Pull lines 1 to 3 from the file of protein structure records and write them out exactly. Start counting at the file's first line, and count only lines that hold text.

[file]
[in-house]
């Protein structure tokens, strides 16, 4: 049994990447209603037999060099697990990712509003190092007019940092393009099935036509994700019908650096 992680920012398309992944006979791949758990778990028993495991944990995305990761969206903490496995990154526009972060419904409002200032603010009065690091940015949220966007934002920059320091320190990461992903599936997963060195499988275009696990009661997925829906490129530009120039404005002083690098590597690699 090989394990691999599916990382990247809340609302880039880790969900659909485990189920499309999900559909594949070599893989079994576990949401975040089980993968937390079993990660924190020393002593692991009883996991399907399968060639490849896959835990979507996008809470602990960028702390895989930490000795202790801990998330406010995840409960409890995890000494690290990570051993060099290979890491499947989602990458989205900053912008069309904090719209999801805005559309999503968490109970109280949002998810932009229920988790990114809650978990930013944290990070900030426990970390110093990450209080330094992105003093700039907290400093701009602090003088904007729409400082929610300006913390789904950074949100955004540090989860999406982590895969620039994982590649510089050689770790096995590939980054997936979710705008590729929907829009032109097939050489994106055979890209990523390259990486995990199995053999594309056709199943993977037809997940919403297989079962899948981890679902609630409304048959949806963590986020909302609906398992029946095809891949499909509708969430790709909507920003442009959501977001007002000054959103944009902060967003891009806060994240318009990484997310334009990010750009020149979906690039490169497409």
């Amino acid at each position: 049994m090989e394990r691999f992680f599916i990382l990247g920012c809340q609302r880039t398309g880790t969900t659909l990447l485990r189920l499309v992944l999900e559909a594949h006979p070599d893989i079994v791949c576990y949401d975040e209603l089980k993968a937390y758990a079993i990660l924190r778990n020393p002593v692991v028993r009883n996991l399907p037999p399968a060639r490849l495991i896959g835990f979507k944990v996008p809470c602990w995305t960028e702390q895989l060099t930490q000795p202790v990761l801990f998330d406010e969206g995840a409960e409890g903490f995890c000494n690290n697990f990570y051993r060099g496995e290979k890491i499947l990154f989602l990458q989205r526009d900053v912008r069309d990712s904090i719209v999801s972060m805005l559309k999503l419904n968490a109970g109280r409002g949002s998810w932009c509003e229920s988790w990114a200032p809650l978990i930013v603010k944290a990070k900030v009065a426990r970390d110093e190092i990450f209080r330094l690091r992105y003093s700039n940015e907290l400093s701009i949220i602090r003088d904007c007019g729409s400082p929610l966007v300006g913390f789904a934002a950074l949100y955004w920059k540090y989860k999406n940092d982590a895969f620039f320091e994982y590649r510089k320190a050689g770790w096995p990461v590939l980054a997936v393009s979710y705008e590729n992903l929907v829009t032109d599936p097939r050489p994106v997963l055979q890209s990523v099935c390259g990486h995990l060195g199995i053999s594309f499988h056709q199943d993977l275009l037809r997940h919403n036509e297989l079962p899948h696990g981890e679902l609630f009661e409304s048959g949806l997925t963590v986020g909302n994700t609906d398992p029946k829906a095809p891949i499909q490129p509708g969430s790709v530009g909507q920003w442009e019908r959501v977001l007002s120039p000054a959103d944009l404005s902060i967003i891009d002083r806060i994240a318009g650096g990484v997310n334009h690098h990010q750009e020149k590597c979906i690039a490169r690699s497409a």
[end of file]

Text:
[in-house]
């Protein structure tokens, strides 16, 4: 049994990447209603037999060099697990990712509003190092007019940092393009099935036509994700019908650096 992680920012398309992944006979791949758990778990028993495991944990995305990761969206903490496995990154526009972060419904409002200032603010009065690091940015949220966007934002920059320091320190990461992903599936997963060195499988275009696990009661997925829906490129530009120039404005002083690098590597690699 090989394990691999599916990382990247809340609302880039880790969900659909485990189920499309999900559909594949070599893989079994576990949401975040089980993968937390079993990660924190020393002593692991009883996991399907399968060639490849896959835990979507996008809470602990960028702390895989930490000795202790801990998330406010995840409960409890995890000494690290990570051993060099290979890491499947989602990458989205900053912008069309904090719209999801805005559309999503968490109970109280949002998810932009229920988790990114809650978990930013944290990070900030426990970390110093990450209080330094992105003093700039907290400093701009602090003088904007729409400082929610300006913390789904950074949100955004540090989860999406982590895969620039994982590649510089050689770790096995590939980054997936979710705008590729929907829009032109097939050489994106055979890209990523390259990486995990199995053999594309056709199943993977037809997940919403297989079962899948981890679902609630409304048959949806963590986020909302609906398992029946095809891949499909509708969430790709909507920003442009959501977001007002000054959103944009902060967003891009806060994240318009990484997310334009990010750009020149979906690039490169497409």
């Amino acid at each position: 049994m090989e394990r691999f992680f599916i990382l990247g920012c809340q609302r880039t398309g880790t969900t659909l990447l485990r189920l499309v992944l999900e559909a594949h006979p070599d893989i079994v791949c576990y949401d975040e209603l089980k993968a937390y758990a079993i990660l924190r778990n020393p002593v692991v028993r009883n996991l399907p037999p399968a060639r490849l495991i896959g835990f979507k944990v996008p809470c602990w995305t960028e702390q895989l060099t930490q000795p202790v990761l801990f998330d406010e969206g995840a409960e409890g903490f995890c000494n690290n697990f990570y051993r060099g496995e290979k890491i499947l990154f989602l990458q989205r526009d900053v912008r069309d990712s904090i719209v999801s972060m805005l559309k999503l419904n968490a109970g109280r409002g949002s998810w932009c509003e229920s988790w990114a200032p809650l978990i930013v603010k944290a990070k900030v009065a426990r970390d110093e190092i990450f209080r330094l690091r992105y003093s700039n940015e907290l400093s701009i949220i602090r003088d904007c007019g729409s400082p929610l966007v300006g913390f789904a934002a950074l949100y955004w920059k540090y989860k999406n940092d982590a895969f620039f320091e994982y590649r510089k320190a050689g770790w096995p990461v590939l980054a997936v393009s979710y705008e590729n992903l929907v829009t032109d599936p097939r050489p994106v997963l055979q890209s990523v099935c390259g990486h995990l060195g199995i053999s594309f499988h056709q199943d993977l275009l037809r997940h919403n036509e297989l079962p899948h696990g981890e679902l609630f009661e409304s048959g949806l997925t963590v986020g909302n994700t609906d398992p029946k829906a095809p891949i499909q490129p509708g969430s790709v530009g909507q920003w442009e019908r959501v977001l007002s120039p000054a959103d944009l404005s902060i967003i891009d002083r806060i994240a318009g650096g990484v997310n334009h690098h990010q750009e020149k590597c979906i690039a490169r690699s497409a």